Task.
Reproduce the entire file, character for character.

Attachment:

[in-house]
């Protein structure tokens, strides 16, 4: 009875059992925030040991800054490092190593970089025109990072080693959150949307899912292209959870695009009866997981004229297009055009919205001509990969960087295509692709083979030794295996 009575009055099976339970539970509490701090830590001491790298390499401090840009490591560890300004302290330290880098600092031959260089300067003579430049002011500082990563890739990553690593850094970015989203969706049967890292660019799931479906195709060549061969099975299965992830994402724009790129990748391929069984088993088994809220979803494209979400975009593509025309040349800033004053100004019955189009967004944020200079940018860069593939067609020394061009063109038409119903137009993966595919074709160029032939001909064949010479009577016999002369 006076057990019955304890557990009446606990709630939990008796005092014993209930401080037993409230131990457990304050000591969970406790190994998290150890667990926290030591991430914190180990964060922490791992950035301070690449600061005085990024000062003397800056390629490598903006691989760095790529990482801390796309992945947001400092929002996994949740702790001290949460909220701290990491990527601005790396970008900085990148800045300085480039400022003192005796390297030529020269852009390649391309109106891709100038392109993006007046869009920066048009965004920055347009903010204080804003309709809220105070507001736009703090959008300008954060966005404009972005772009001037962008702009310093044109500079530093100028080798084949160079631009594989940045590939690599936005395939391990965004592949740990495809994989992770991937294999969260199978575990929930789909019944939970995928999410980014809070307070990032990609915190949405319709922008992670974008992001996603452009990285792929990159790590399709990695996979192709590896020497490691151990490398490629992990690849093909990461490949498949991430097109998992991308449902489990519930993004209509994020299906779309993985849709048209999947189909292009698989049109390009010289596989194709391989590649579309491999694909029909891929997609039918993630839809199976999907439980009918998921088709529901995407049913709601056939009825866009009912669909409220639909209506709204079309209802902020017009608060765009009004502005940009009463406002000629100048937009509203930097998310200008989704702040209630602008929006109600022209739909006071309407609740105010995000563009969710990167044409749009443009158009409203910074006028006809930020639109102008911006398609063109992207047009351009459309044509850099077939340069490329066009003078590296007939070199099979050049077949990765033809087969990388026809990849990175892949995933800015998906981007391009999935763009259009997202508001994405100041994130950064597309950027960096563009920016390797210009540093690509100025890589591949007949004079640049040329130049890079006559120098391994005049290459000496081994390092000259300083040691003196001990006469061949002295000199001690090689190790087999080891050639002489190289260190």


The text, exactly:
[in-house]
């Protein structure tokens, strides 16, 4: 009875059992925030040991800054490092190593970089025109990072080693959150949307899912292209959870695009009866997981004229297009055009919205001509990969960087295509692709083979030794295996 009575009055099976339970539970509490701090830590001491790298390499401090840009490591560890300004302290330290880098600092031959260089300067003579430049002011500082990563890739990553690593850094970015989203969706049967890292660019799931479906195709060549061969099975299965992830994402724009790129990748391929069984088993088994809220979803494209979400975009593509025309040349800033004053100004019955189009967004944020200079940018860069593939067609020394061009063109038409119903137009993966595919074709160029032939001909064949010479009577016999002369 006076057990019955304890557990009446606990709630939990008796005092014993209930401080037993409230131990457990304050000591969970406790190994998290150890667990926290030591991430914190180990964060922490791992950035301070690449600061005085990024000062003397800056390629490598903006691989760095790529990482801390796309992945947001400092929002996994949740702790001290949460909220701290990491990527601005790396970008900085990148800045300085480039400022003192005796390297030529020269852009390649391309109106891709100038392109993006007046869009920066048009965004920055347009903010204080804003309709809220105070507001736009703090959008300008954060966005404009972005772009001037962008702009310093044109500079530093100028080798084949160079631009594989940045590939690599936005395939391990965004592949740990495809994989992770991937294999969260199978575990929930789909019944939970995928999410980014809070307070990032990609915190949405319709922008992670974008992001996603452009990285792929990159790590399709990695996979192709590896020497490691151990490398490629992990690849093909990461490949498949991430097109998992991308449902489990519930993004209509994020299906779309993985849709048209999947189909292009698989049109390009010289596989194709391989590649579309491999694909029909891929997609039918993630839809199976999907439980009918998921088709529901995407049913709601056939009825866009009912669909409220639909209506709204079309209802902020017009608060765009009004502005940009009463406002000629100048937009509203930097998310200008989704702040209630602008929006109600022209739909006071309407609740105010995000563009969710990167044409749009443009158009409203910074006028006809930020639109102008911006398609063109992207047009351009459309044509850099077939340069490329066009003078590296007939070199099979050049077949990765033809087969990388026809990849990175892949995933800015998906981007391009999935763009259009997202508001994405100041994130950064597309950027960096563009920016390797210009540093690509100025890589591949007949004079640049040329130049890079006559120098391994005049290459000496081994390092000259300083040691003196001990006469061949002295000199001690090689190790087999080891050639002489190289260190």